I Don’t Have The Power To Respond Right Now

, , , , , | Working | August 28, 2018

I have a side job in a social kind of institute aimed at senior citizens and teenagers.

As such, the institute has bought a 3D printer to use in projects aimed at the teenagers — projects I will be teaching, since I’m the person with experience in 3D printing and the likes.

For showing off and getting the teens interested, I’m working on a project that ties computer programming and 3D printing together, and I have to print a rather large object on the 3D printer for this project. “Rather large” refers to printing times of two to two and a half days. It’s one of the first prints I’m doing there, certainly the first one of such size.

So, after starting the print, I go to the people working full time in the institute and try to give them instructions regarding the print. I tell them things like, “Do me a favor and from time to time have a look at the print. It may go wrong and look like pasta or solid rocks. Stop the printer if that happens,” and, “Please don’t open the windows or leave the door in the room open for a longer time. If the print cools down, it tears off the print bed and is ruined,” and, “Don’t turn the power off to the printer in the evening. The print will take about 70 hours. Do not be worried about this.”

I return on the second day and check on my print. The thing’s about halfway done, so I figure the day after, it will be ready, and I plan to return in the evening of the next day. I chat a bit with my colleagues, again mentioning the above “printing rules.”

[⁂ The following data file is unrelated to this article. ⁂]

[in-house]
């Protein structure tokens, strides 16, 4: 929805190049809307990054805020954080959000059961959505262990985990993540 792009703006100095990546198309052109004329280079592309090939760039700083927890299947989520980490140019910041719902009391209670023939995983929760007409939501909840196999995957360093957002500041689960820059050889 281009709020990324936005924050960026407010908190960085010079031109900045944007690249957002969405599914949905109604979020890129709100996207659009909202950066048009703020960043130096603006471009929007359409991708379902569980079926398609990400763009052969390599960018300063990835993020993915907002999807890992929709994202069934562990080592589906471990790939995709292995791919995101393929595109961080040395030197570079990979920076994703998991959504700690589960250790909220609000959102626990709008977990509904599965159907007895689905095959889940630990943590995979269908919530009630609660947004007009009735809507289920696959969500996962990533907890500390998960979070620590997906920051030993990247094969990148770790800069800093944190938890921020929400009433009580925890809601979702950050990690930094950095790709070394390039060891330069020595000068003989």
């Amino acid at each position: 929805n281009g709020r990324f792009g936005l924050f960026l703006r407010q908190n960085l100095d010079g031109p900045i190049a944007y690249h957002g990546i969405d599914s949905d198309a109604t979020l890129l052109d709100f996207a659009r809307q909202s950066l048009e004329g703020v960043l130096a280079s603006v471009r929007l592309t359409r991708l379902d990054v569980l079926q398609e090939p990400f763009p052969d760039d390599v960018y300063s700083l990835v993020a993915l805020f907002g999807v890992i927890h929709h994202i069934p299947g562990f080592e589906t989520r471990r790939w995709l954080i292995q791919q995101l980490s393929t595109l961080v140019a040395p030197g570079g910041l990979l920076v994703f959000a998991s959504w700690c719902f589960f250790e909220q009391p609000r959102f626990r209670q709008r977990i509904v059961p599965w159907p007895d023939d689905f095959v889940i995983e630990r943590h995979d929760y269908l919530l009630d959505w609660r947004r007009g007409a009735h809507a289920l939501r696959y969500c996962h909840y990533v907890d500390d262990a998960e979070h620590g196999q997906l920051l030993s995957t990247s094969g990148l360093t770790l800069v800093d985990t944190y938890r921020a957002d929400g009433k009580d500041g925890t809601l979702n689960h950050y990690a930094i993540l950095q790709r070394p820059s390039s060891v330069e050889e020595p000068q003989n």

Sadly, things do not go as expected, so instead of being there the evening of the third day, I show up in the morning of the fourth. I meet the colleague I chatted with before, who is at the moment the only one in charge there for the whole week.

We greet, and they inform me I may not get into the room with the printer as they have a big educational event where they need about all rooms, so the printer room may not be available.

Also, because of this, they started setting up the rooms for the event the day before. So, the coworker went into the print room, noticed the rather warm room temperature caused by the printer, deduced the people setting up the rooms would most certainly try to open the windows and air the room… and stopped the printer by turning off the power.

This, in turn, caused it to cool down and tear off.

It was the one thing I did not explicitly mention.

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